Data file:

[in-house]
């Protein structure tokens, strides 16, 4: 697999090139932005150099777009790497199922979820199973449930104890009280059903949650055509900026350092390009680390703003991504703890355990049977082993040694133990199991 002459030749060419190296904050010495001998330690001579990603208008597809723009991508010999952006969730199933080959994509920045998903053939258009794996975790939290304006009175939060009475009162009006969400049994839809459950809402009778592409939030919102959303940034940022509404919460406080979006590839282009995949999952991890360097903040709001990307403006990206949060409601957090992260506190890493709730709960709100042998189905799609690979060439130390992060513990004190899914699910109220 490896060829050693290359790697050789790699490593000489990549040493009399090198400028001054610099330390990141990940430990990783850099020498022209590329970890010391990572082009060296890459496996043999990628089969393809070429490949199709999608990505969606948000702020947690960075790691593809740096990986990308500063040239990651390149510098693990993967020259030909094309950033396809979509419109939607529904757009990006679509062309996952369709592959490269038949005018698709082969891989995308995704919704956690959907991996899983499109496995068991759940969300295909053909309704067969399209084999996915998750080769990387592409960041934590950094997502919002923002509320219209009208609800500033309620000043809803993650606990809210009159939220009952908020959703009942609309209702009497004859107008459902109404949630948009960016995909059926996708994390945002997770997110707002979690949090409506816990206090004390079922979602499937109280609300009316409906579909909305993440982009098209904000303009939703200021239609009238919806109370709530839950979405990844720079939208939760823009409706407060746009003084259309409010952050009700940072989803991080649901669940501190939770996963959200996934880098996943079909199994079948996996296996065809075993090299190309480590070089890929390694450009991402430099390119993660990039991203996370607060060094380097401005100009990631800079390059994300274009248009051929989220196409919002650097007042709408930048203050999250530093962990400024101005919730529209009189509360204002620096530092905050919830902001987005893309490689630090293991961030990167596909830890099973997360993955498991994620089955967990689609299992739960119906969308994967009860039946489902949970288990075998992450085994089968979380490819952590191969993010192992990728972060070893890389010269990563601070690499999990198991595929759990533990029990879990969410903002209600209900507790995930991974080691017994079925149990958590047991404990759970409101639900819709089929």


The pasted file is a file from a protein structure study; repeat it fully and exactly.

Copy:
[in-house]
């Protein structure tokens, strides 16, 4: 697999090139932005150099777009790497199922979820199973449930104890009280059903949650055509900026350092390009680390703003991504703890355990049977082993040694133990199991 002459030749060419190296904050010495001998330690001579990603208008597809723009991508010999952006969730199933080959994509920045998903053939258009794996975790939290304006009175939060009475009162009006969400049994839809459950809402009778592409939030919102959303940034940022509404919460406080979006590839282009995949999952991890360097903040709001990307403006990206949060409601957090992260506190890493709730709960709100042998189905799609690979060439130390992060513990004190899914699910109220 490896060829050693290359790697050789790699490593000489990549040493009399090198400028001054610099330390990141990940430990990783850099020498022209590329970890010391990572082009060296890459496996043999990628089969393809070429490949199709999608990505969606948000702020947690960075790691593809740096990986990308500063040239990651390149510098693990993967020259030909094309950033396809979509419109939607529904757009990006679509062309996952369709592959490269038949005018698709082969891989995308995704919704956690959907991996899983499109496995068991759940969300295909053909309704067969399209084999996915998750080769990387592409960041934590950094997502919002923002509320219209009208609800500033309620000043809803993650606990809210009159939220009952908020959703009942609309209702009497004859107008459902109404949630948009960016995909059926996708994390945002997770997110707002979690949090409506816990206090004390079922979602499937109280609300009316409906579909909305993440982009098209904000303009939703200021239609009238919806109370709530839950979405990844720079939208939760823009409706407060746009003084259309409010952050009700940072989803991080649901669940501190939770996963959200996934880098996943079909199994079948996996296996065809075993090299190309480590070089890929390694450009991402430099390119993660990039991203996370607060060094380097401005100009990631800079390059994300274009248009051929989220196409919002650097007042709408930048203050999250530093962990400024101005919730529209009189509360204002620096530092905050919830902001987005893309490689630090293991961030990167596909830890099973997360993955498991994620089955967990689609299992739960119906969308994967009860039946489902949970288990075998992450085994089968979380490819952590191969993010192992990728972060070893890389010269990563601070690499999990198991595929759990533990029990879990969410903002209600209900507790995930991974080691017994079925149990958590047991404990759970409101639900819709089929």